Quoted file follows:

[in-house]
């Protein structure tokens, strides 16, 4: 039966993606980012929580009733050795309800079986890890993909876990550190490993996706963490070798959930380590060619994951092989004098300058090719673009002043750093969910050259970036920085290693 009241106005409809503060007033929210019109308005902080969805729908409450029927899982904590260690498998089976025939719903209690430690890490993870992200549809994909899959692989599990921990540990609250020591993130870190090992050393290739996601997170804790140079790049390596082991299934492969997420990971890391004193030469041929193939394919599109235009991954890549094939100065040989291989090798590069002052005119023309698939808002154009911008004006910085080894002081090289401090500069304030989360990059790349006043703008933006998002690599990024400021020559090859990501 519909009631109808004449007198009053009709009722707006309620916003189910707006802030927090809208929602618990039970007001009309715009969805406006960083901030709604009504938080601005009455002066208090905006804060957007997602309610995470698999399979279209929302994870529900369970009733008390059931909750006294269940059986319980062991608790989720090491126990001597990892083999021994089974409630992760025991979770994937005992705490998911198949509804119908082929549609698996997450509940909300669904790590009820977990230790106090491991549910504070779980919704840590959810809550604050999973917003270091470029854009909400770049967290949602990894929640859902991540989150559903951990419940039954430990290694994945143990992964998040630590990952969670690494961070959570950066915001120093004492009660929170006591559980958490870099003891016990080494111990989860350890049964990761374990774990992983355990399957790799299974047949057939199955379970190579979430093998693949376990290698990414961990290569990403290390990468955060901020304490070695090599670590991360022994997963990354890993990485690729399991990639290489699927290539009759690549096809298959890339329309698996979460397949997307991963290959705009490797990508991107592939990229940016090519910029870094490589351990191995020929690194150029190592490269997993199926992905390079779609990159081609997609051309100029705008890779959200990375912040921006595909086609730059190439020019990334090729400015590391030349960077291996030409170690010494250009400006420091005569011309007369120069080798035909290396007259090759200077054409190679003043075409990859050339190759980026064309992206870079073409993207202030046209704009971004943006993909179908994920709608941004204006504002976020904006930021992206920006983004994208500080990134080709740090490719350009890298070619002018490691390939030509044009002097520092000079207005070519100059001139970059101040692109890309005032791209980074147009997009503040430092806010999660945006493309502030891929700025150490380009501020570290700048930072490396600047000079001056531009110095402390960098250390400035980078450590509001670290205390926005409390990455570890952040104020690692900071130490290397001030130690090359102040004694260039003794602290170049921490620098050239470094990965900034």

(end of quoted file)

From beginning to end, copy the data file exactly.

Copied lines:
[in-house]
């Protein structure tokens, strides 16, 4: 039966993606980012929580009733050795309800079986890890993909876990550190490993996706963490070798959930380590060619994951092989004098300058090719673009002043750093969910050259970036920085290693 009241106005409809503060007033929210019109308005902080969805729908409450029927899982904590260690498998089976025939719903209690430690890490993870992200549809994909899959692989599990921990540990609250020591993130870190090992050393290739996601997170804790140079790049390596082991299934492969997420990971890391004193030469041929193939394919599109235009991954890549094939100065040989291989090798590069002052005119023309698939808002154009911008004006910085080894002081090289401090500069304030989360990059790349006043703008933006998002690599990024400021020559090859990501 519909009631109808004449007198009053009709009722707006309620916003189910707006802030927090809208929602618990039970007001009309715009969805406006960083901030709604009504938080601005009455002066208090905006804060957007997602309610995470698999399979279209929302994870529900369970009733008390059931909750006294269940059986319980062991608790989720090491126990001597990892083999021994089974409630992760025991979770994937005992705490998911198949509804119908082929549609698996997450509940909300669904790590009820977990230790106090491991549910504070779980919704840590959810809550604050999973917003270091470029854009909400770049967290949602990894929640859902991540989150559903951990419940039954430990290694994945143990992964998040630590990952969670690494961070959570950066915001120093004492009660929170006591559980958490870099003891016990080494111990989860350890049964990761374990774990992983355990399957790799299974047949057939199955379970190579979430093998693949376990290698990414961990290569990403290390990468955060901020304490070695090599670590991360022994997963990354890993990485690729399991990639290489699927290539009759690549096809298959890339329309698996979460397949997307991963290959705009490797990508991107592939990229940016090519910029870094490589351990191995020929690194150029190592490269997993199926992905390079779609990159081609997609051309100029705008890779959200990375912040921006595909086609730059190439020019990334090729400015590391030349960077291996030409170690010494250009400006420091005569011309007369120069080798035909290396007259090759200077054409190679003043075409990859050339190759980026064309992206870079073409993207202030046209704009971004943006993909179908994920709608941004204006504002976020904006930021992206920006983004994208500080990134080709740090490719350009890298070619002018490691390939030509044009002097520092000079207005070519100059001139970059101040692109890309005032791209980074147009997009503040430092806010999660945006493309502030891929700025150490380009501020570290700048930072490396600047000079001056531009110095402390960098250390400035980078450590509001670290205390926005409390990455570890952040104020690692900071130490290397001030130690090359102040004694260039003794602290170049921490620098050239470094990965900034």